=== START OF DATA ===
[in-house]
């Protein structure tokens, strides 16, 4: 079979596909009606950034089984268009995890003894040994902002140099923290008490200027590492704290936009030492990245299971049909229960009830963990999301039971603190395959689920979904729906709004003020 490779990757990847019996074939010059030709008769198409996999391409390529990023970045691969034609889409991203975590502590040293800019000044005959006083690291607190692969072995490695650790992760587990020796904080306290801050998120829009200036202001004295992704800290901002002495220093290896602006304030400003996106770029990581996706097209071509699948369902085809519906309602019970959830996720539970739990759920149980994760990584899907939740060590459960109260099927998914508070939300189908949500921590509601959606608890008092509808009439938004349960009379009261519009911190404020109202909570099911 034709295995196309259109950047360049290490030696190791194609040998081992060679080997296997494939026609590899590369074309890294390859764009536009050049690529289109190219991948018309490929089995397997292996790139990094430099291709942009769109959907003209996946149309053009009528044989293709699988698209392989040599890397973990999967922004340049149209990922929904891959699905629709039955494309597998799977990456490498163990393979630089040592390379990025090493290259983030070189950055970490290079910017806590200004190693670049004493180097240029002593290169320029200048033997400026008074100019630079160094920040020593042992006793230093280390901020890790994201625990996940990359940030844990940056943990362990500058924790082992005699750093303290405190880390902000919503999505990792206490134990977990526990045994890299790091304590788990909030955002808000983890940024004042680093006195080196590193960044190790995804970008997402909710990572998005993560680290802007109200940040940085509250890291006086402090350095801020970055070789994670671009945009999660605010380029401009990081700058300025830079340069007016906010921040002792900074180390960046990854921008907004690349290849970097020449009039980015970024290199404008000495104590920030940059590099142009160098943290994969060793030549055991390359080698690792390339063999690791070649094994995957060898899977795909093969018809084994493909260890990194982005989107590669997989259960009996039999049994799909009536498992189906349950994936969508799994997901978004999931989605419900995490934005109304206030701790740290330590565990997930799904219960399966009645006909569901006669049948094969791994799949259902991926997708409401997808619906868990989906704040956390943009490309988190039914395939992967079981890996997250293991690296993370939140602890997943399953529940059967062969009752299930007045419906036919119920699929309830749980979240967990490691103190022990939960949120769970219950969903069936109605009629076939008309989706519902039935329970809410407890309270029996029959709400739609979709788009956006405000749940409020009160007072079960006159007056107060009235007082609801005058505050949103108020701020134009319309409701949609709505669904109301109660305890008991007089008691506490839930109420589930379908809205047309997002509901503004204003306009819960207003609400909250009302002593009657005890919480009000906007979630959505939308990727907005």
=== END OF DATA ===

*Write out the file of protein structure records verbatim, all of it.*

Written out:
[in-house]
């Protein structure tokens, strides 16, 4: 079979596909009606950034089984268009995890003894040994902002140099923290008490200027590492704290936009030492990245299971049909229960009830963990999301039971603190395959689920979904729906709004003020 490779990757990847019996074939010059030709008769198409996999391409390529990023970045691969034609889409991203975590502590040293800019000044005959006083690291607190692969072995490695650790992760587990020796904080306290801050998120829009200036202001004295992704800290901002002495220093290896602006304030400003996106770029990581996706097209071509699948369902085809519906309602019970959830996720539970739990759920149980994760990584899907939740060590459960109260099927998914508070939300189908949500921590509601959606608890008092509808009439938004349960009379009261519009911190404020109202909570099911 034709295995196309259109950047360049290490030696190791194609040998081992060679080997296997494939026609590899590369074309890294390859764009536009050049690529289109190219991948018309490929089995397997292996790139990094430099291709942009769109959907003209996946149309053009009528044989293709699988698209392989040599890397973990999967922004340049149209990922929904891959699905629709039955494309597998799977990456490498163990393979630089040592390379990025090493290259983030070189950055970490290079910017806590200004190693670049004493180097240029002593290169320029200048033997400026008074100019630079160094920040020593042992006793230093280390901020890790994201625990996940990359940030844990940056943990362990500058924790082992005699750093303290405190880390902000919503999505990792206490134990977990526990045994890299790091304590788990909030955002808000983890940024004042680093006195080196590193960044190790995804970008997402909710990572998005993560680290802007109200940040940085509250890291006086402090350095801020970055070789994670671009945009999660605010380029401009990081700058300025830079340069007016906010921040002792900074180390960046990854921008907004690349290849970097020449009039980015970024290199404008000495104590920030940059590099142009160098943290994969060793030549055991390359080698690792390339063999690791070649094994995957060898899977795909093969018809084994493909260890990194982005989107590669997989259960009996039999049994799909009536498992189906349950994936969508799994997901978004999931989605419900995490934005109304206030701790740290330590565990997930799904219960399966009645006909569901006669049948094969791994799949259902991926997708409401997808619906868990989906704040956390943009490309988190039914395939992967079981890996997250293991690296993370939140602890997943399953529940059967062969009752299930007045419906036919119920699929309830749980979240967990490691103190022990939960949120769970219950969903069936109605009629076939008309989706519902039935329970809410407890309270029996029959709400739609979709788009956006405000749940409020009160007072079960006159007056107060009235007082609801005058505050949103108020701020134009319309409701949609709505669904109301109660305890008991007089008691506490839930109420589930379908809205047309997002509901503004204003306009819960207003609400909250009302002593009657005890919480009000906007979630959505939308990727907005």